Tuesday, September 21, 2021
HomeDiariesLe Tour '11, Stage 14 - last day in the Pyrénées

Le Tour ’11, Stage 14 – last day in the Pyrénées


Andorra. Everything about it seems wrong. For a start, it’s an independent tax haven/principality; sounds good, posh perhaps, like Monaco – but really it’s just a run-down Pyrénées skiing town sitting at the top of a Pyrenean mountain, an hour’s drive over sweeping twisty hair pinned roads from the nearest habitation.

Some pals said to me that when they went to Andorra for skiing, they thought the place was OK. Perhaps the snow-covered all the cracks, but I’m not sure how the inhabitants’ attitudes could be masked; almost – no, everyone – we met was unpleasant, in attitude and manner.

Smoking seems to still be allowed indoors, and so the smell in the hotel was revolting. We booked the hotel on the basis that it promised “wee fee”, but of course upon arrival and starting the laptops up in the horrid dining room we were told “the router she not work”. Clearly the young guy manning reception was more interested in smoking and chatting with his mates in the bar than helping us out.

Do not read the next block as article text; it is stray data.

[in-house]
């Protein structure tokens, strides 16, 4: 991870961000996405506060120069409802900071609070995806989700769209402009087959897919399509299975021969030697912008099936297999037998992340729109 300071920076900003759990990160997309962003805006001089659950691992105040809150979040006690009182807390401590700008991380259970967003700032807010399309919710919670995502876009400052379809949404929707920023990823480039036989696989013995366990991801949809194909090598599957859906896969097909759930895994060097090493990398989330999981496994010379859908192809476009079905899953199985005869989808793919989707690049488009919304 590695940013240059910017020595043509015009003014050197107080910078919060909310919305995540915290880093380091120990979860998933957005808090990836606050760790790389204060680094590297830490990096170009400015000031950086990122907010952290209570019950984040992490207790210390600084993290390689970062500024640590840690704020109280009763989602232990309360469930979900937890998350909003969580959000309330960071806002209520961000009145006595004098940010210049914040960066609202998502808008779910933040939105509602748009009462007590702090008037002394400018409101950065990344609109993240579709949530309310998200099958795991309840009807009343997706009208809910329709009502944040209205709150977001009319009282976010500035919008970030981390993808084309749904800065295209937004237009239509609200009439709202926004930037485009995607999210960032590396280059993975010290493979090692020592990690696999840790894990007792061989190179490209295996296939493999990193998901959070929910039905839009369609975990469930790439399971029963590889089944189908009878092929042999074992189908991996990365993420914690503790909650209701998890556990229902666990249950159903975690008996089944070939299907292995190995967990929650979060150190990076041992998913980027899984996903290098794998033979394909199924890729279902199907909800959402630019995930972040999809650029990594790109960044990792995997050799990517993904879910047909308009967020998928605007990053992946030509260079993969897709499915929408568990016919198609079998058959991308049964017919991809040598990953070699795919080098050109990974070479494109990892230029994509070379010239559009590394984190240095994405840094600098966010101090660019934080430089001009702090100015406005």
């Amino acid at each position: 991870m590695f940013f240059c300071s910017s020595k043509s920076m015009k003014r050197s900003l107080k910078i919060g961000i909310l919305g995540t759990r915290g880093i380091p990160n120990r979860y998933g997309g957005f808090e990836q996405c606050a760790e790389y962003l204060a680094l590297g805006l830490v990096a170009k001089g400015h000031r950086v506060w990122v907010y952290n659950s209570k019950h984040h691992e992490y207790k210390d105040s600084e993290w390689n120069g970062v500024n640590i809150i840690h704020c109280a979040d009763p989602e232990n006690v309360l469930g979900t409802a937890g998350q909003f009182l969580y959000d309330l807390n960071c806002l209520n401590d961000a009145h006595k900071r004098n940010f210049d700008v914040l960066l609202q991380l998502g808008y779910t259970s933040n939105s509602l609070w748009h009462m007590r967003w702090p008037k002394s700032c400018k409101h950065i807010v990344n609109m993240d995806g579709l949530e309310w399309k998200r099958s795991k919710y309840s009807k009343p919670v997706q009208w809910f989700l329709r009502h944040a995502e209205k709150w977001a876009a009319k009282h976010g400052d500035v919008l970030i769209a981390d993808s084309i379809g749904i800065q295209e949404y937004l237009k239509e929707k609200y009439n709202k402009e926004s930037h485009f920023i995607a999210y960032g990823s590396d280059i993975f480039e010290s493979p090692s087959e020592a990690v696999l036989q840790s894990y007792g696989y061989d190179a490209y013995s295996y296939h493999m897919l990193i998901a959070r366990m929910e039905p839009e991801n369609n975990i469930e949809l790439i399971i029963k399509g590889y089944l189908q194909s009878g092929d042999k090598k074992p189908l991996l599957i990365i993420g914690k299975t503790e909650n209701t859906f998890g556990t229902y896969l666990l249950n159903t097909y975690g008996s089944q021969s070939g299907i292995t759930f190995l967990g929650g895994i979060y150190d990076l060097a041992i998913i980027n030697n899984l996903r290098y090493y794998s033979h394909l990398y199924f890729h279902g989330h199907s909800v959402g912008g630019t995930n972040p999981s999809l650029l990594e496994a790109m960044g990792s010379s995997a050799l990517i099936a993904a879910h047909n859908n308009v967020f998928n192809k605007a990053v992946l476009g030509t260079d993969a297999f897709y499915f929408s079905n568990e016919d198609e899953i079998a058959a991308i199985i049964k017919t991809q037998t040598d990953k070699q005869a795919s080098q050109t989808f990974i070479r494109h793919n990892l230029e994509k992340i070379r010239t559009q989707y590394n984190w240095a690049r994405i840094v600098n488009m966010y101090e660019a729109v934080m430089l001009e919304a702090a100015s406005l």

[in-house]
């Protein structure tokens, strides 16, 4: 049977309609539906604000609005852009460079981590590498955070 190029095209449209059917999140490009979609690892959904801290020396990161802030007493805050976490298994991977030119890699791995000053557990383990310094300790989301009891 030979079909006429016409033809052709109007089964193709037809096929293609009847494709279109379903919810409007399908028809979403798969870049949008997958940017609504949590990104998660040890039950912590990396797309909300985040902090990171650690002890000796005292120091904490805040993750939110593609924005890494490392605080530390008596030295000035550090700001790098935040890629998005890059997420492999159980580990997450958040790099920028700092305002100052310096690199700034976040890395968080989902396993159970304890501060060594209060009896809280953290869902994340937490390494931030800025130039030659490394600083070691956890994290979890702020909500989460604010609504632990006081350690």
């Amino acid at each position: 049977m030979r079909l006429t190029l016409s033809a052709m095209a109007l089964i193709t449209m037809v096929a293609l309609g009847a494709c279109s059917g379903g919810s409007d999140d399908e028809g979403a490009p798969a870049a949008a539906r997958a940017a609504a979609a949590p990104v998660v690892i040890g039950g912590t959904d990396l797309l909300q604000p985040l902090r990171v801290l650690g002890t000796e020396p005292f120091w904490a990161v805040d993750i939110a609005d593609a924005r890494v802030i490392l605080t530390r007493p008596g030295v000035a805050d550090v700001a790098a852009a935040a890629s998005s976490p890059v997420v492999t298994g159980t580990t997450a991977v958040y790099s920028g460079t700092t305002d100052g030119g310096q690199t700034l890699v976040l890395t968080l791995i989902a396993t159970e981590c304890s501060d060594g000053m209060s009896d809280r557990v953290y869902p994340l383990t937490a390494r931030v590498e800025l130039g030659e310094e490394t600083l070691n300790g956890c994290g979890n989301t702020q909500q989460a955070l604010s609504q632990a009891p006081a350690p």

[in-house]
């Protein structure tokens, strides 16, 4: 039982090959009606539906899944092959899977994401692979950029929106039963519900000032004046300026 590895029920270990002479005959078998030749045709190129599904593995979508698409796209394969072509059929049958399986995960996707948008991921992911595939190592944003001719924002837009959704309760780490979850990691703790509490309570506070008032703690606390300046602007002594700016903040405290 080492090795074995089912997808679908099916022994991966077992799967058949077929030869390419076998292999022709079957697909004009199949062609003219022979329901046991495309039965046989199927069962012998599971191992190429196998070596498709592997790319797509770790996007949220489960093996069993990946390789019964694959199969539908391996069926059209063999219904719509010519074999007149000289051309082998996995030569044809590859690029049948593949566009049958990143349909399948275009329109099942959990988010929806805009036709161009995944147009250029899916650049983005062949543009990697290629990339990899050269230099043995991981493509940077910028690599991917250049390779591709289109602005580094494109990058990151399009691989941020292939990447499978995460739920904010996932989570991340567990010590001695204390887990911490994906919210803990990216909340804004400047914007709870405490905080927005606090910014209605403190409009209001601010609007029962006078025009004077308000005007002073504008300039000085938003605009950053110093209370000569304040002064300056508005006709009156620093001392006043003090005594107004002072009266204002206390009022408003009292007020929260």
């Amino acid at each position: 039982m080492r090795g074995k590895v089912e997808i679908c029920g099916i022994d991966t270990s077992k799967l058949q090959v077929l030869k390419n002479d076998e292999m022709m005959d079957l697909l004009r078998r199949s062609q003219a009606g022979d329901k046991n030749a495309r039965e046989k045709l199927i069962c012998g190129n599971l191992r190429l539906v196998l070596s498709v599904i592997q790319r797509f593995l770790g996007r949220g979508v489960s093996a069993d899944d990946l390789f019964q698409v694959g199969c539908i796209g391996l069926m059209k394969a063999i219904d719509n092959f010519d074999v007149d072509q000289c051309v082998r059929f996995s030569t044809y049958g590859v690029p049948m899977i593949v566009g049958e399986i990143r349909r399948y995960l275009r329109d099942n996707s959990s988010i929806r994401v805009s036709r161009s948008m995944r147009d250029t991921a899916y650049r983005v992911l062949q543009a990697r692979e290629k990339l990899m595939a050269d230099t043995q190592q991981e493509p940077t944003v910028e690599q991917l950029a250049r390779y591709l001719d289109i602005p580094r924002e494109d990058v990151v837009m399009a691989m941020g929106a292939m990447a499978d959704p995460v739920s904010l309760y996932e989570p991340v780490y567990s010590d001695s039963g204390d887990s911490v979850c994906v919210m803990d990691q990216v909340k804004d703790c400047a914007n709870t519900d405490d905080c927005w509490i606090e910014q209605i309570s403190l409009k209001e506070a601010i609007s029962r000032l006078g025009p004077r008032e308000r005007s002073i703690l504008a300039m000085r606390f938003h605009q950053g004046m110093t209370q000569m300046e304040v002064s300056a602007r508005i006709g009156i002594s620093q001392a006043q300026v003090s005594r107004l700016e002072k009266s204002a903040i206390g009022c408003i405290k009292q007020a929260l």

In a nearby bar, there was a guy on a laptop when we arrived, so we figured we were onto a winner.

Whilst we were able to get the day’s pictures uploaded, the smell, the constant looks from the people in the bar, and the guy abusing his girlfriend at a table across from us, made us retire as quickly as we could to our room, half past midnight and meal-less.

Catching up with Aldus, the HTC team doctor, at the feed zone.

Ed and I had enjoyed our day before all that though.

We had driven the parcours from the start in Saint-Gaudens, the central town in the Pays de Comminges popular: with fishermen, mountain bikers and skiers, with a plan to find a parking spot within a few k’s of the last climb, the summit finish at Plateau de Beille.

Just a little unnerving.

The Trappo peaks.

Driving on race route is always a privilege, and seeing the fans waiting excitedly by the roadside for over a hundred miles across the countryside and up the mountain passes is cool, most of the time.

The race passed Fabio Casartelli’s monument, and we stopped to pay our respects, and got annoyed at fans leaning their bikes against the memorial.